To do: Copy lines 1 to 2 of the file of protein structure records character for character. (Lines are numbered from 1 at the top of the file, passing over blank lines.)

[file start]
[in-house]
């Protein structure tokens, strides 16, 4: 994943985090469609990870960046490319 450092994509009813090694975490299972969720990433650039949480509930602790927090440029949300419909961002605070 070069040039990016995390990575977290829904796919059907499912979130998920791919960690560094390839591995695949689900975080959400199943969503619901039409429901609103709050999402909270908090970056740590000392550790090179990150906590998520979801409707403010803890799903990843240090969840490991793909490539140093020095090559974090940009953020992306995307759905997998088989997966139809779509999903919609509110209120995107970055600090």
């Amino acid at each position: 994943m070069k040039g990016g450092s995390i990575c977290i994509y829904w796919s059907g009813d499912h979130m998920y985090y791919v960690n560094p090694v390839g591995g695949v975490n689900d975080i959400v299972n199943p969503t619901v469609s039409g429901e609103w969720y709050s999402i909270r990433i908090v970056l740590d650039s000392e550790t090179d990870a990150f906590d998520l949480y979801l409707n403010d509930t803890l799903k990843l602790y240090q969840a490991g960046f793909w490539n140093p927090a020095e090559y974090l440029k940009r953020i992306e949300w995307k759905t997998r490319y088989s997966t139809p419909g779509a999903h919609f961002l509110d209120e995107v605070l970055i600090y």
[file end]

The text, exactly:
[in-house]
């Protein structure tokens, strides 16, 4: 994943985090469609990870960046490319 450092994509009813090694975490299972969720990433650039949480509930602790927090440029949300419909961002605070 070069040039990016995390990575977290829904796919059907499912979130998920791919960690560094390839591995695949689900975080959400199943969503619901039409429901609103709050999402909270908090970056740590000392550790090179990150906590998520979801409707403010803890799903990843240090969840490991793909490539140093020095090559974090940009953020992306995307759905997998088989997966139809779509999903919609509110209120995107970055600090």